Important report on Northeast Delhi violence revisits media’s role
Media actors who carry on with their hate programming must know that the eyes of the country and world are on them. They will be judged, sooner or later, on their role in creating an India that has become unrecognisable to itself.
Here is a small excerpt from the Executive Summary on a new report titled, ‘Uncertain Justice: A Citizens Committee Report on the North East Delhi Violence 2020’, conducted by Justice Madan B. Lokur, former Judge of the Supreme Court; Justice A.P. Shah, former Chief Justice of the Madras and Delhi High Courts and former Chairman, Law Commission; Justice R.S. Sodhi, former Judge of the Delhi High Court; Justice Anjana Prakash, former Judge of the Patna High Court and G.K. Pillai, IAS (retired), former Home Secretary, Government of India.
“The vilification of the protests and anti-Muslim hate was amplified by widely viewed television news channels and social media. The Committee conducted an empirical analysis of the messaging of sections of the television media around the CAA and the protests. This focuses on episodes aired in December 2019-February 2020 of primetime shows of the six most viewed television news channels. These were Republic and Times Now (English), and Aaj Tak, Zee News, India TV, and Republic Bharat (Hindi). We also examined relevant posts on various social media platforms. The analysis reveals that the channels’ reportage of events surrounding the CAA framed the issues as “Hindus versus Muslims” with prejudice and suspicion against the Muslim community. These channels concentrated on vilifying anti-CAA protests, fanning unsubstantiated conspiracy theories, and calling for their forcible shutdown.”
Readers write in…
Steel frame of arrogance?
Madan Mohan Shukla takes note of the arrogance of a senior IAS officer and the manner she snubbed a schoolgirl’s request for sanitary pads in schools (‘‘Malicious Reporting,’ Claims IAS Officer Caught on Video Equating Plea for Sanitary Pads to Birth Control’, September 29):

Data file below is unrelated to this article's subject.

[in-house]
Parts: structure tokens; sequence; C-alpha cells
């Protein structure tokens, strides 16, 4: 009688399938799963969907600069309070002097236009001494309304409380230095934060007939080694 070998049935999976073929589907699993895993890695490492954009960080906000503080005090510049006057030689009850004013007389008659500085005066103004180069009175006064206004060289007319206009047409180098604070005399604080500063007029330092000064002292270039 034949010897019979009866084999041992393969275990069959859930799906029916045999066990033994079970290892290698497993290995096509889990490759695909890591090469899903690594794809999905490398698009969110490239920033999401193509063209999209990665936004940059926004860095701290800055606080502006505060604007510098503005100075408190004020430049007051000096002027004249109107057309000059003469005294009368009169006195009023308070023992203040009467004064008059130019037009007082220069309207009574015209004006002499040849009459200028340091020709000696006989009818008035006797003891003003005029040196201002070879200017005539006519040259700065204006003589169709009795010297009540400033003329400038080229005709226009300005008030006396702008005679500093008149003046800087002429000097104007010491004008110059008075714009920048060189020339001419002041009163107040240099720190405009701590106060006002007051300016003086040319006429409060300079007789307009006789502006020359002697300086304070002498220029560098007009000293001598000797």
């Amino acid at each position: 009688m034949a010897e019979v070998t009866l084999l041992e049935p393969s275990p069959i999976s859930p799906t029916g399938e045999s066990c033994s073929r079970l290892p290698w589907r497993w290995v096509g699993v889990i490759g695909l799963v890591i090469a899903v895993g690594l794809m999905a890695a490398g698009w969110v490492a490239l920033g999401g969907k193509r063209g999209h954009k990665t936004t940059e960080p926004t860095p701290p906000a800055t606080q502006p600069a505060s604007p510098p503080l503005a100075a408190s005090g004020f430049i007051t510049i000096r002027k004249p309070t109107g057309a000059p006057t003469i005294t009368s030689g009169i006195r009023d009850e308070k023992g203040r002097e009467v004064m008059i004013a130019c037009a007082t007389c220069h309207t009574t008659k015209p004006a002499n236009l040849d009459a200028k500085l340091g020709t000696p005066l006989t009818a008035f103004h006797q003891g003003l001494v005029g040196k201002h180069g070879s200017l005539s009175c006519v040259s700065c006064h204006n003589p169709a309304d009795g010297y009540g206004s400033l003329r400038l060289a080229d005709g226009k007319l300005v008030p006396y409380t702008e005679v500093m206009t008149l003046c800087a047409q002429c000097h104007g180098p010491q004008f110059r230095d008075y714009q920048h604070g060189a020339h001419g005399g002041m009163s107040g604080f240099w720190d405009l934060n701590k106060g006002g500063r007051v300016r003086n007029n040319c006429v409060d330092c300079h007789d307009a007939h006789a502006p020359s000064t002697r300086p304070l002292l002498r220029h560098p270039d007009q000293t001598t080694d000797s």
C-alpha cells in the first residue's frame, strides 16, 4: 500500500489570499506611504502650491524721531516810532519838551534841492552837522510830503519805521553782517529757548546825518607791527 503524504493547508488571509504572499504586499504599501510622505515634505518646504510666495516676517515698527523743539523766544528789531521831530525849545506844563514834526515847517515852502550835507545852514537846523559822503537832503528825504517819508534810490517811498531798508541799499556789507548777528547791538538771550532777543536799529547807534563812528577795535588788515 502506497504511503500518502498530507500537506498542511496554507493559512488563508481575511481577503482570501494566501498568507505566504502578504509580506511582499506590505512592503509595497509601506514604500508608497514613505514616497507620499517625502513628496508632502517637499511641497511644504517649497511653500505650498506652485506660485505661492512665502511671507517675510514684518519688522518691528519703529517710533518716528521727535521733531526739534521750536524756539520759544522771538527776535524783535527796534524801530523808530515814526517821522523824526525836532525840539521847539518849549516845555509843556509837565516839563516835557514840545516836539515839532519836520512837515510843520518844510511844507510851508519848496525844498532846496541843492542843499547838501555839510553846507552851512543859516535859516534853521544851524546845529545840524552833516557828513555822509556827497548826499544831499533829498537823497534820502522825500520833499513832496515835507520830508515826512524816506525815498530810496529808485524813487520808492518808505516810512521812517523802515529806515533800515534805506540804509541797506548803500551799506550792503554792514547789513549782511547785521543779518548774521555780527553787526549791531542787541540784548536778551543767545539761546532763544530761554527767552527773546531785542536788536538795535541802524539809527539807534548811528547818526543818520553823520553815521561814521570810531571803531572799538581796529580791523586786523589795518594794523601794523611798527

“What is wrong with our lumpenised bureaucracy? They take everything as guaranteed and that there would be no questions asked no matter what they do. If ordinary citizens raise their voices, the state’s wrath is sure to fall on them. They confront, head on, hapless people who come to them to seek justice. This is the general rule but there are, of course, exceptions. I have had occasion to praise Dr Roshan Jacob, divisional commissioner, Lucknow, for the way she helped people in distress. But what can one say about Harjot Kaur Bamhrah, a senior IAS officer belonging to the Bihar cadre, who is presently chairperson and MD of the Women and Child Development Corporation, when she publicly mocked a very small demand of a poor schoolgirl who wanted sanitary napkins to be provided to girls like her. How did Harjot Kaur qualify for the prestigious services and how did she come to assume a top post? The incident indicates why IAS officers like her need to undergo proper psychological counseling urgently.”
Give street dogs their due
A response from N. Jayaram:
“I am surprised that The Wire ran a hatchet job against Independent Canine Personages, ‘Opinion: What Explains India’s Privileged Treatment of Street Dogs?’ (September 28).
“Here’s my own unpaid blahg post of 10 years ago, ‘Let independent dogs be’.”
My response: I think both writers should agree to disagree. As for The Wire desk, they can’t be faulted. The piece that offended N. Jayaram was clearly marked as ‘Opinion’. As they say about opinions – everybody has one.
Write to [email protected].